Now Reading
Mental-Health Concerns for Black and Brown Students on Campus

Mental-Health Concerns for Black and Brown Students on Campus

College campuses have been under pressure to meet student’s mental-health needs, especially since the COVID-19 pandemic. Counseling centers and clinicians who work with students are now seeing a significant increase in anxiety, depression, and behavioral disorders. There are also less-visible problems like stress, attention deficit, and more that have an impact on academic performance. It’s crucial that leadership on college campuses understands these challenges and knows how to intervene.

According to the National Education Association, nearly 100,000 students across 133 campuses participated in a survey that showed 44 percent of students reported symptoms of depression; 37 percent experienced anxiety; 15 percent considered suicide. The rates of depression and anxiety among Black students have been increasing at an overwhelming rate. When mental illness goes untreated, academic performance is hindered, as well as the student’s social and emotional well-being.

Students are very much feeling disconnected from a lot of things — from classes, from their friends, and from families. That could have a huge impact upon other areas of their lives. Sometimes, however, it’s not as easy to detect what’s clearly a crisis.

I have taught in higher education for 15 years, with the last 10 of those years fully online. The average age of my students is 35 years old, and the majority are current and prior-service military. Some of my students will soon be separating and have tremendous stress about what they are going to do next.

There are a separate set of challenges associated with students attending online classes. They feel isolated and have no interaction with their classmates, other than Zoom. In fully remote learning environments, many students can face challenges with limited internet or technology access. Loss of a loved one, homelessness, financial hardships, racial discrimination, or moving back in with aging parents all contribute to the steep rise we’re seeing in poor mental health.

A study from the National Institutes of Health found that approximately 34 percent of Black students reported feeling “so depressed in the last year it was difficult to function.” Black students attending HBCUs have also been dealing with the additional stress of bomb threats at their universities and suddenly not having access to abortion services in the wake of Roe v. Wade — Black women are disproportionately affected by this.

Eighty-six HBCUs are in states that have already restricted access to abortion, and many more are in the process of challenging reproductive rights, a factor that completely adds to the stress and anxiety Black students are already experiencing. 

The pandemic has certainly increased the mental strain on a generation of college students already reporting record levels of psychological challenges. Black students need mental health services — both talk therapy and sometimes medication — now more than ever, but with the increase in students seeking counseling, some universities are having trouble meeting their needs. 

Racial disparities exist on college campuses, despite increasing rates of college admissions and enrollment among Black and Brown students. On campus, students are more likely to encounter people of color in service jobs than in faculty or leadership positions. I receive emails from Black students all the time letting me know they are excited to have a Black professor. I don’t take that lightly, and it reinforces the fact that representation matters. That connection alone sometimes makes all the difference between a student pushing through my class or giving up.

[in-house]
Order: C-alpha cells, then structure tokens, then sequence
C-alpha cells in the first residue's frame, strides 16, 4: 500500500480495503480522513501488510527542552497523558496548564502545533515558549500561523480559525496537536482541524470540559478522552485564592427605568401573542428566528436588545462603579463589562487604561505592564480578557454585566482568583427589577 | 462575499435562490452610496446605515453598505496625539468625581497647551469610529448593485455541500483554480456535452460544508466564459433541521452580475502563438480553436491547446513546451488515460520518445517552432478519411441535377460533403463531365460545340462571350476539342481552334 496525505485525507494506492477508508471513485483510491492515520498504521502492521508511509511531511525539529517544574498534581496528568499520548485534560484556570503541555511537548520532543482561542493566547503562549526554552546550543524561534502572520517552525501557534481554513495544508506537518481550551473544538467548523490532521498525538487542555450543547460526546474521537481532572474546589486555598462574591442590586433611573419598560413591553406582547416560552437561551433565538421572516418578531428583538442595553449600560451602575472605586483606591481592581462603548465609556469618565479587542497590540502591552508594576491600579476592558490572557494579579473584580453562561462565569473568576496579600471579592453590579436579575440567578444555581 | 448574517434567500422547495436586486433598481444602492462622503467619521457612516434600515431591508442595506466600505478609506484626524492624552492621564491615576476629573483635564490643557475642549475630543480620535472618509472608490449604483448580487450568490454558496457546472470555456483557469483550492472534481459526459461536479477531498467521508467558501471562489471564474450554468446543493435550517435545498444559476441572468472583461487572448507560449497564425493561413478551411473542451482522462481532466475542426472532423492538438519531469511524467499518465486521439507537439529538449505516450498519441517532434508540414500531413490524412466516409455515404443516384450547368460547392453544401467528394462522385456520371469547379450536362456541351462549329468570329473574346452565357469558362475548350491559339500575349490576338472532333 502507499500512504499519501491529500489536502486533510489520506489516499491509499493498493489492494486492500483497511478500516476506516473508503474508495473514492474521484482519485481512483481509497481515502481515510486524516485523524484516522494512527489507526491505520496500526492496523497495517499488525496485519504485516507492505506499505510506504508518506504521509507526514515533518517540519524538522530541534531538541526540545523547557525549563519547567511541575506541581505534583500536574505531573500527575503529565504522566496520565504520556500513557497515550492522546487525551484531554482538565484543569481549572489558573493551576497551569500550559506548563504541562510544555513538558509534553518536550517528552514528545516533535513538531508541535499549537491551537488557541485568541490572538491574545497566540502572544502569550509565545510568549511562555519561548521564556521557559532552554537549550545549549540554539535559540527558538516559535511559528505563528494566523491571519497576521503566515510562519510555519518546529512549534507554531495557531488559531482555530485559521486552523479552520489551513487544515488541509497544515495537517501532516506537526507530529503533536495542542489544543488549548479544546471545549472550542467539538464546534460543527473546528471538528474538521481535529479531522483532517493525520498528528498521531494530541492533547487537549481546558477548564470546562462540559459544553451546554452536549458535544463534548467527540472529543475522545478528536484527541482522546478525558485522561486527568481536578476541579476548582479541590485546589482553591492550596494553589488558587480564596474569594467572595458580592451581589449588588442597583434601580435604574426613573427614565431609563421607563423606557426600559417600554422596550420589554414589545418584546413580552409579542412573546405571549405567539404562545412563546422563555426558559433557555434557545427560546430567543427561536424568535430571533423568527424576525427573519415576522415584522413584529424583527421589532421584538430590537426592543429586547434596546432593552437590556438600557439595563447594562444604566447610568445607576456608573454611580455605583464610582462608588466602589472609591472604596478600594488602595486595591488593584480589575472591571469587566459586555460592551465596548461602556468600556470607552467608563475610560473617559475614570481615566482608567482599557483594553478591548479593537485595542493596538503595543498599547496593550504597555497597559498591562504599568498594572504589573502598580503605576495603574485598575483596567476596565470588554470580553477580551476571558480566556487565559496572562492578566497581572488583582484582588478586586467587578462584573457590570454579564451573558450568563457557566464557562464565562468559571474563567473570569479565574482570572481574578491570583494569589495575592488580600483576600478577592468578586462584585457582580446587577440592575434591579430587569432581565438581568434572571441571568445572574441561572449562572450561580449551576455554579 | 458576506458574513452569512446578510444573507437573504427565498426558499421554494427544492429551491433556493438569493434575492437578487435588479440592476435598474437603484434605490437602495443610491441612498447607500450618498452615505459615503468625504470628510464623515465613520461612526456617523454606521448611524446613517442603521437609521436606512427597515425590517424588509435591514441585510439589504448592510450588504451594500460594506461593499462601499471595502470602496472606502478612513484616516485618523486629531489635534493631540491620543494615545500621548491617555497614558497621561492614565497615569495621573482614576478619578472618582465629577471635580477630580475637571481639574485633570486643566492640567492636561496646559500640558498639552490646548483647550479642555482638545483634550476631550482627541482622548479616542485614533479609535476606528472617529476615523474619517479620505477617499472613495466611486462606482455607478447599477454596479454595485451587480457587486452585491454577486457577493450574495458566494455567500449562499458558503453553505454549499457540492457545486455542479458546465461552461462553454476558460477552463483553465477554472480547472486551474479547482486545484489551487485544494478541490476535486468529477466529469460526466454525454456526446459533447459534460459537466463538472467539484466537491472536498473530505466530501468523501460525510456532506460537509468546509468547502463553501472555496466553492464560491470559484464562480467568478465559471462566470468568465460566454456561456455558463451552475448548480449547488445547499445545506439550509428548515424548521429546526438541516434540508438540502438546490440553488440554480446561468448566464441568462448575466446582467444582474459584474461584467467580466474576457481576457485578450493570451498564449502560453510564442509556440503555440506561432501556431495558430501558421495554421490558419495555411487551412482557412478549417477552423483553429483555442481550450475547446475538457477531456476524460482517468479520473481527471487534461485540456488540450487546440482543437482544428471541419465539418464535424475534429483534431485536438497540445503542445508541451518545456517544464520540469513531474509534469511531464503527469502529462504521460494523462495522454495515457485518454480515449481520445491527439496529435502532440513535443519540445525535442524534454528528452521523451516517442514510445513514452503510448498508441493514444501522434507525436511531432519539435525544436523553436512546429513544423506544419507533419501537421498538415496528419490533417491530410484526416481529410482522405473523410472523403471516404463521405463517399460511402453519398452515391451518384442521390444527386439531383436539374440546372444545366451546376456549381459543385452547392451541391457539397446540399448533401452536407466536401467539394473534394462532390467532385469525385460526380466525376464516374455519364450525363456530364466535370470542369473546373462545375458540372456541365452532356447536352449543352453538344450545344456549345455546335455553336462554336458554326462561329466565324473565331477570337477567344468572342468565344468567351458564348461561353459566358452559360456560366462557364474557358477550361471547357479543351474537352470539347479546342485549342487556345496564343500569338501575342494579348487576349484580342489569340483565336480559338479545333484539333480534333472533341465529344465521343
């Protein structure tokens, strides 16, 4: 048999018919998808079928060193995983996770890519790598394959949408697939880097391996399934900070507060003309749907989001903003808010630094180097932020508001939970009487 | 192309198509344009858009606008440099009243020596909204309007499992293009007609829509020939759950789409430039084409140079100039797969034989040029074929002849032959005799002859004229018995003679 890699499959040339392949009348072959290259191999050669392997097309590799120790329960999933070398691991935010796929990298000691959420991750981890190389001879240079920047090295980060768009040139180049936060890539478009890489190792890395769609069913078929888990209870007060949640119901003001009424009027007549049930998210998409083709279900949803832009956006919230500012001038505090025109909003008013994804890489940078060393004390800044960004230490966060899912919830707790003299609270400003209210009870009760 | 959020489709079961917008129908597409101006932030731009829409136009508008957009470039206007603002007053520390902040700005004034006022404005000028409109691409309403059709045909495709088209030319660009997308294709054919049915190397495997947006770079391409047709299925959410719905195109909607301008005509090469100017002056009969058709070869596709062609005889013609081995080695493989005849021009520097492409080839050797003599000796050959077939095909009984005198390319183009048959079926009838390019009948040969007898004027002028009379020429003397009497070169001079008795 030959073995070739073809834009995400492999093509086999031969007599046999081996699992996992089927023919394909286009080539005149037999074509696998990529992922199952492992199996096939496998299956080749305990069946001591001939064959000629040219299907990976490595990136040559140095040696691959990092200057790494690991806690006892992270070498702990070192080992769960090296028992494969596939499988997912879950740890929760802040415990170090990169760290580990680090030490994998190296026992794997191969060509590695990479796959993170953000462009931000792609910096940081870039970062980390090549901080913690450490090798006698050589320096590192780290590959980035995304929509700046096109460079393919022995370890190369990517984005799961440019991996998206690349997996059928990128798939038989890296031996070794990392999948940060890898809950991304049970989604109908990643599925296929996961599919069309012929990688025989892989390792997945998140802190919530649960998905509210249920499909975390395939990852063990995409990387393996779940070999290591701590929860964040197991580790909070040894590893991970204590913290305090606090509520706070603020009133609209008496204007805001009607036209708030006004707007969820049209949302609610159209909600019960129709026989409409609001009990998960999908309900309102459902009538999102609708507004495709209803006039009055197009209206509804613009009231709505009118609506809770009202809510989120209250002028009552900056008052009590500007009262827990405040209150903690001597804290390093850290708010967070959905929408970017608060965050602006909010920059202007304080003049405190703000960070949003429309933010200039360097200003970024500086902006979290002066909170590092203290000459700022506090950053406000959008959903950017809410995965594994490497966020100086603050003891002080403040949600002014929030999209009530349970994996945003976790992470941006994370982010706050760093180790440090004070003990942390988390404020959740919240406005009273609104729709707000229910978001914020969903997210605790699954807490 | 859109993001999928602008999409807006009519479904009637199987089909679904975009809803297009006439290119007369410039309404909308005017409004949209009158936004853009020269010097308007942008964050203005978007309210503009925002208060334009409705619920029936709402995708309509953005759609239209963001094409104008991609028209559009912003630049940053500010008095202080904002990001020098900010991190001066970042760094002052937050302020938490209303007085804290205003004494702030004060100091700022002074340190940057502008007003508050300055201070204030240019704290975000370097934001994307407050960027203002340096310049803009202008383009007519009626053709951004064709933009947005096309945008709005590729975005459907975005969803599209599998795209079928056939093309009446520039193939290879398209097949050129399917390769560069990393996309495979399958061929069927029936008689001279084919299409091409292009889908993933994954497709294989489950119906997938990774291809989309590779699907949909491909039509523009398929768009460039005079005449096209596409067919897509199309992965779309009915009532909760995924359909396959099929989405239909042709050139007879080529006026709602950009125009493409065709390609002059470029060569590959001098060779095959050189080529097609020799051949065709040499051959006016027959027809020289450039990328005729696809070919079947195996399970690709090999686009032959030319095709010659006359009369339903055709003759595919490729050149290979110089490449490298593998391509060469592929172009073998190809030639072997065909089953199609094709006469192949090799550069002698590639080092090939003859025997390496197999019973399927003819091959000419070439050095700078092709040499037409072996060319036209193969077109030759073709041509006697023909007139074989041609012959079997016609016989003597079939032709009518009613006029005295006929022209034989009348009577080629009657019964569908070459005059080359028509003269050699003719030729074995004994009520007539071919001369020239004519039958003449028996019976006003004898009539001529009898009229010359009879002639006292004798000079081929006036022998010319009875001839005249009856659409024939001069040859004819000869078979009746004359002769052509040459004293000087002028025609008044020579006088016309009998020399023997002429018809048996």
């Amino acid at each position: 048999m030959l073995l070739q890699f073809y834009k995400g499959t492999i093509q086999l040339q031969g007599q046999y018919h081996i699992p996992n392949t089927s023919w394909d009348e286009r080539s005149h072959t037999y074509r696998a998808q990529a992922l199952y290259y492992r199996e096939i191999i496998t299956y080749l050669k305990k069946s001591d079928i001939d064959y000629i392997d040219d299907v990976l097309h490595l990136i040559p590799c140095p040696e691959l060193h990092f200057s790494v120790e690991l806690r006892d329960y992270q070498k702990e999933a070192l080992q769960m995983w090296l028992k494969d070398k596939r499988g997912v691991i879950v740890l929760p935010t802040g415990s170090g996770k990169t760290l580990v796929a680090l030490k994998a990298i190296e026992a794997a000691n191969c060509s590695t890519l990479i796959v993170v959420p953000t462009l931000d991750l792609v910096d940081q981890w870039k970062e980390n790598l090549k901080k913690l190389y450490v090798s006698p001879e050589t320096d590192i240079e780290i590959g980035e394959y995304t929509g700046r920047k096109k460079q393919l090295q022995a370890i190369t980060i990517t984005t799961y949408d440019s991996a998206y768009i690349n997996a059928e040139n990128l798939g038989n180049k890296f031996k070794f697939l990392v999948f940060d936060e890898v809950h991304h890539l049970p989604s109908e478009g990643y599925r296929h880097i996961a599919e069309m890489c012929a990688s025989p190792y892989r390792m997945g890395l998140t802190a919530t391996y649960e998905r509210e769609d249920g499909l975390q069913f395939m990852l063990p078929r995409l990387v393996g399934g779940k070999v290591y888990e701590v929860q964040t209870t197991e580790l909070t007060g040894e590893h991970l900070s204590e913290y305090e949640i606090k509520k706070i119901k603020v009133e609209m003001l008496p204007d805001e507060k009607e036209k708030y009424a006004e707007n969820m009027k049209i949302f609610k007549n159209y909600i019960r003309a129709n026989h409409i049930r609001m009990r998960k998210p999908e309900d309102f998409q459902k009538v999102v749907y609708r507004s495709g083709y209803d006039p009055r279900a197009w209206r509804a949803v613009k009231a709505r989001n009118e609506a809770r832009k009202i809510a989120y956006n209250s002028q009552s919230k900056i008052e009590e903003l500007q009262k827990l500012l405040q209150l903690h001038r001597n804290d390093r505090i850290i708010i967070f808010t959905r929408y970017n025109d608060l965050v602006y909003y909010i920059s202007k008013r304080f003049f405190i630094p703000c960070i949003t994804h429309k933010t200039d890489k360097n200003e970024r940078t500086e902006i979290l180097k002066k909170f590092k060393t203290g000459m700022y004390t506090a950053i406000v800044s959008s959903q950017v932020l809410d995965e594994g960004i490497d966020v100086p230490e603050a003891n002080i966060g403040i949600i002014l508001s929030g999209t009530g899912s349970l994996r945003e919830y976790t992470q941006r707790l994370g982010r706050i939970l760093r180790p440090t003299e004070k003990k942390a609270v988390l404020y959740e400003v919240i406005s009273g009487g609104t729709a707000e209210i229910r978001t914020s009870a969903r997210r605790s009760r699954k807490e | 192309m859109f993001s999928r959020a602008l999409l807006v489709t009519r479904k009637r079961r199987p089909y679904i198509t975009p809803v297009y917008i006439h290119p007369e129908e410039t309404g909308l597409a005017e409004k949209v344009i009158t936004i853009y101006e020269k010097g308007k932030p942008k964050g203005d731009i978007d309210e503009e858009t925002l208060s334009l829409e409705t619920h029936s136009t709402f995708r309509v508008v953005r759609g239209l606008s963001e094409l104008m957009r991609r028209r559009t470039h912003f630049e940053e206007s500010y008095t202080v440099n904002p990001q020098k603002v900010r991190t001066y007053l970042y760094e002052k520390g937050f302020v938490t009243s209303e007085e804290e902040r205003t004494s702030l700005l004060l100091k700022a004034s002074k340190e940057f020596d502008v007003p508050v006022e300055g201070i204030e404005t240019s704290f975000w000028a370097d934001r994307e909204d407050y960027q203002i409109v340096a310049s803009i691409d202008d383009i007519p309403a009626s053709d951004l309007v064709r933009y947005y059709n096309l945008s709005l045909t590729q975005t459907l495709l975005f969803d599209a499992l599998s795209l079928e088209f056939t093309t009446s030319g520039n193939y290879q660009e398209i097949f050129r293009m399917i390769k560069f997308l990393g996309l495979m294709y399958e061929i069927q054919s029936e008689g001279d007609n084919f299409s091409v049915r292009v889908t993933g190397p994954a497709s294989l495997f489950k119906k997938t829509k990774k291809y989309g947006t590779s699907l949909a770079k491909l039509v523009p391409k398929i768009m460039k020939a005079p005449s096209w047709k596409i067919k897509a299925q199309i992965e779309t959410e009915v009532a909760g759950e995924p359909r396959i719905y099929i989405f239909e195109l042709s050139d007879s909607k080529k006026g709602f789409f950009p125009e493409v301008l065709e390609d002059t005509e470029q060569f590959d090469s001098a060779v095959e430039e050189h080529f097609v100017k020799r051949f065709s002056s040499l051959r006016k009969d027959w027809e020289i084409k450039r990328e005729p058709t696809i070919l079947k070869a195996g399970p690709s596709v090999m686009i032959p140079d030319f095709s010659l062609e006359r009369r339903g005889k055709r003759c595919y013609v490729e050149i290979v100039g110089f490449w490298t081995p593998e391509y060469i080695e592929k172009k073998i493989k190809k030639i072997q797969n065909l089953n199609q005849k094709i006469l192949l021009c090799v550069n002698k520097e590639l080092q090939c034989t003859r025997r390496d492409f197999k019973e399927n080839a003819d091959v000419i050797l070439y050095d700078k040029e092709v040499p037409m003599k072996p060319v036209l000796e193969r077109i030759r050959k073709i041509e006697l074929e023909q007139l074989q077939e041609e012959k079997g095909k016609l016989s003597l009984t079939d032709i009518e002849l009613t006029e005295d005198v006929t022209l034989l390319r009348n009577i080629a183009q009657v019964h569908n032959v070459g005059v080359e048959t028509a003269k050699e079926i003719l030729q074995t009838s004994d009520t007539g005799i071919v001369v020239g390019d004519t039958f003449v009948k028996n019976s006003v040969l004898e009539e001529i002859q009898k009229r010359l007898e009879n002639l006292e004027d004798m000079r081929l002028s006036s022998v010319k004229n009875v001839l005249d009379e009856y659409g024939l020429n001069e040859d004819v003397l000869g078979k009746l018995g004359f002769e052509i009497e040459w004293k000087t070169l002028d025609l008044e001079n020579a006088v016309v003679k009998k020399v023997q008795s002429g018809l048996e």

The truth is, the coronavirus crisis highlights the fragility of a system that even before the pandemic was not doing enough to meet students’ needs. Here in California, college campuses have responded by moving therapy appointments online and using state grants to add services.

The question is: What can colleges and universities do to better support Black and Brown students?

I believe a first step is creating an environment in which they can feel supported and included. This begins with recruiting and retaining diverse faculty and staff. More important is the need to hire culturally competent mental health providers from diverse cultural backgrounds. It is possible to invest in initiatives that improve equity and inclusion on campus, even though they are in jeopardy in some states. When programs like this exist, they support social support and feeling a sense of belonging, as well as cultural pride. This is also important within the distance learning space.

As a faculty member, I am privy to many firsthand accounts of my Black students’ struggles to thrive in a predominantly white environment. I also hear the stories of challenges at home and how they are trying to cope. In certain situations, school is the only outlet they have. Those who are struggling with multiple burdens associated with being a Black student must be protected by their campuses and offered proper resources and help.

The process of students’ healing from mental-health challenges requires significant internal commitment and external support. Black and Brown college students are brilliant, talented, and creative, and they dream as big as other students. Pursuing higher education should not cause them to suffer in silence.

What's Your Reaction?
In Love
Not Sure
Scroll To Top